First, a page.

Jump to Navigation

Family-based green card can help to bring spouse, child to US

[an error occurred while processing this directive]

The United States is often viewed as the land of opportunity. However, green card holders or U.S. citizens in Maryland and other states may find that even though they have made it onto U.S. soil, their loved ones are having trouble doing so. An attorney can help to bring a spouse, parent, sibling or child into the U.S. as a legal permanent resident through a family-based green card.

The nation's government policy encourages people to use the immigration process to reunite families within particular boundaries. The relatives of people who have green cards and relatives of U.S. citizens may obtain family-based green cards within various time frames according to the kind of relationship involved. Spouses along with parents and unmarried kids under 21 are given the greatest preference and can usually get their green cards within a year of applying if things go smoothly.

Other people, such as stepchildren and stepparents, who apply for their green cards can also get these cards based on family relationships under particular conditions. The green card process in general may take longer for people from the Philippines, Mexico, India or China. This is because these nations have high volumes of emigration.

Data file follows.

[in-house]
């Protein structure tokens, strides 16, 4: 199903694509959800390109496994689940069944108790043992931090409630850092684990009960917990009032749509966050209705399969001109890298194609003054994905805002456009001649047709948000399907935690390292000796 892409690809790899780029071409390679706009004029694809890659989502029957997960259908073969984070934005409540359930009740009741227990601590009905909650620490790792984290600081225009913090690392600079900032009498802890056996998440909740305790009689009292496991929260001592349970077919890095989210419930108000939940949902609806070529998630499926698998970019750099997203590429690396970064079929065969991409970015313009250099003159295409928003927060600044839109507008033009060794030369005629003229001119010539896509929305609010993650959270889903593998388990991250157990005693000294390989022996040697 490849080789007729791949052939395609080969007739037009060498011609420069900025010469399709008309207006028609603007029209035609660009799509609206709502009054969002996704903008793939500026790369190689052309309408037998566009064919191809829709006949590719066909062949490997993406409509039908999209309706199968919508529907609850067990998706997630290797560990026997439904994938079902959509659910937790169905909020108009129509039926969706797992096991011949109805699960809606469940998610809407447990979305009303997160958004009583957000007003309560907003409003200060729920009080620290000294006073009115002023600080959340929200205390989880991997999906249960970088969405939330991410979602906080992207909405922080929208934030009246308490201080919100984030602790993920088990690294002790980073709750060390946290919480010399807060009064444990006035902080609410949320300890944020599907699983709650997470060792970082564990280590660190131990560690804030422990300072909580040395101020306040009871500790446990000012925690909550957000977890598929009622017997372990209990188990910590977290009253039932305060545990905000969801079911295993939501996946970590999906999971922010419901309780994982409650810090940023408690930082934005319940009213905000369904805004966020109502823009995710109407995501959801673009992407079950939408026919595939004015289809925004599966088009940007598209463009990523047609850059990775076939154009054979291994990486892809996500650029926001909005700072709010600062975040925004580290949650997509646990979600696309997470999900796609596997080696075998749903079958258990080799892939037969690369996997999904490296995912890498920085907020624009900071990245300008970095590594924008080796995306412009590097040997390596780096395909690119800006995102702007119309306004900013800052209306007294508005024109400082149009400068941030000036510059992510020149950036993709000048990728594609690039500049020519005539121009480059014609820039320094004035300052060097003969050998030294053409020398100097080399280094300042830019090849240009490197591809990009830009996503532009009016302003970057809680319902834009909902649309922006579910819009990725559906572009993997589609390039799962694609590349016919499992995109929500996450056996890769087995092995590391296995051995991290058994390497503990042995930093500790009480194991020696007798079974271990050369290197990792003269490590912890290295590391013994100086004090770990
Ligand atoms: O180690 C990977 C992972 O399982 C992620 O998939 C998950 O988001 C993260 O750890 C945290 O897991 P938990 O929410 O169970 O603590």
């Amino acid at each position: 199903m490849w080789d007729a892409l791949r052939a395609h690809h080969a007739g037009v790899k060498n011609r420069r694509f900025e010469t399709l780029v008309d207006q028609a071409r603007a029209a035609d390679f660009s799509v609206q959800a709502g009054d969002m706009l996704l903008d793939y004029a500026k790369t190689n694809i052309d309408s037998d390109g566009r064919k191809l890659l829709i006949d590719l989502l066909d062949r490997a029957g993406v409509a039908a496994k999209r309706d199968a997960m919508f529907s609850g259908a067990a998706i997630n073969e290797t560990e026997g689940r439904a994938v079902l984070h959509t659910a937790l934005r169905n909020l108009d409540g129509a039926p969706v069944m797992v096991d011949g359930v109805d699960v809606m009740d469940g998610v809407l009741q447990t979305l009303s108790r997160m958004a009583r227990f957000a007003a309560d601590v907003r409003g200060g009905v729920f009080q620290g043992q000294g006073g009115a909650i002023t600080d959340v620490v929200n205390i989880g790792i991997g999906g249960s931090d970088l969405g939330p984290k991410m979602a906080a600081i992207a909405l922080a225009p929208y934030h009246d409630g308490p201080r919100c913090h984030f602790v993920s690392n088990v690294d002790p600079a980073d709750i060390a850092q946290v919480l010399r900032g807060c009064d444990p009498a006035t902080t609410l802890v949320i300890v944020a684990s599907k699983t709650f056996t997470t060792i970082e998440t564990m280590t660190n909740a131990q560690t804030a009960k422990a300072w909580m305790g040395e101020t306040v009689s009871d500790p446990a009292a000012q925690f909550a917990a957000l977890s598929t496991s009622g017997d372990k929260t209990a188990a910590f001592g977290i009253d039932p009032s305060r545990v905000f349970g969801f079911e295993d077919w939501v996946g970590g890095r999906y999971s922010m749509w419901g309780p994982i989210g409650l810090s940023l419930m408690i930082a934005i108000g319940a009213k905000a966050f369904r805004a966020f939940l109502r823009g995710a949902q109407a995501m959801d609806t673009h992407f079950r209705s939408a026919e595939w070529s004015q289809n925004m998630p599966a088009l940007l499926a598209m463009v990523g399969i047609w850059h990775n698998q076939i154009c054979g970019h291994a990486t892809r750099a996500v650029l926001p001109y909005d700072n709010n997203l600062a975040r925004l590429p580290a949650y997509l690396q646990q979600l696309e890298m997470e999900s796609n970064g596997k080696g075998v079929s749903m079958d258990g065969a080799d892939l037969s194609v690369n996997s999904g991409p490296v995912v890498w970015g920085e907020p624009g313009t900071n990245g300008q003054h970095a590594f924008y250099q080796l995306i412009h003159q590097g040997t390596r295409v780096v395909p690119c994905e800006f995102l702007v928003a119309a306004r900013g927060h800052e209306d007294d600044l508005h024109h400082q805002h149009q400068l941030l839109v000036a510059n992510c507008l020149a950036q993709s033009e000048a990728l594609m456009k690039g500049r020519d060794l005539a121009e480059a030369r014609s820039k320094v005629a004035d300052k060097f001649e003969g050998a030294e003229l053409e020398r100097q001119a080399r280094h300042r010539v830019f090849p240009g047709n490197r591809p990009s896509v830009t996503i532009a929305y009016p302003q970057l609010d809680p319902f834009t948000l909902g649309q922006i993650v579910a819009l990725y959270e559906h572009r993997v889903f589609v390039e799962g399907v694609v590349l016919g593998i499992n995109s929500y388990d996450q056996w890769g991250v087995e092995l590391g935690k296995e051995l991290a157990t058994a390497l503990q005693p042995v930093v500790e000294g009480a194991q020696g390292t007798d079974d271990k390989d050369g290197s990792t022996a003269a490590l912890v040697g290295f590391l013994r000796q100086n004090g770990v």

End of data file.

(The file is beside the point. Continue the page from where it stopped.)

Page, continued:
Even though the process of getting a green card might be lengthy, family reunification may be expedited in certain cases through getting a temporary visa while the process is going on. Our attorneys can provide people in Maryland with realistic information concerning their options. We can then provide practical advice that will enable green card holders or U.S. citizens and their loved ones abroad, whether a spouse or a child, to effectively achieve their immigration goals.

No Comments

Leave a comment
Comment Information
Do You have a case?

Bold labels are required.

Contact Information

The use of the Internet or this form for communication with the firm or any individual member of the firm does not establish an attorney-client relationship. Confidential or time-sensitive information should not be sent through this form.


Privacy Policy

Subscribe to This Blog's Feed FindLaw Network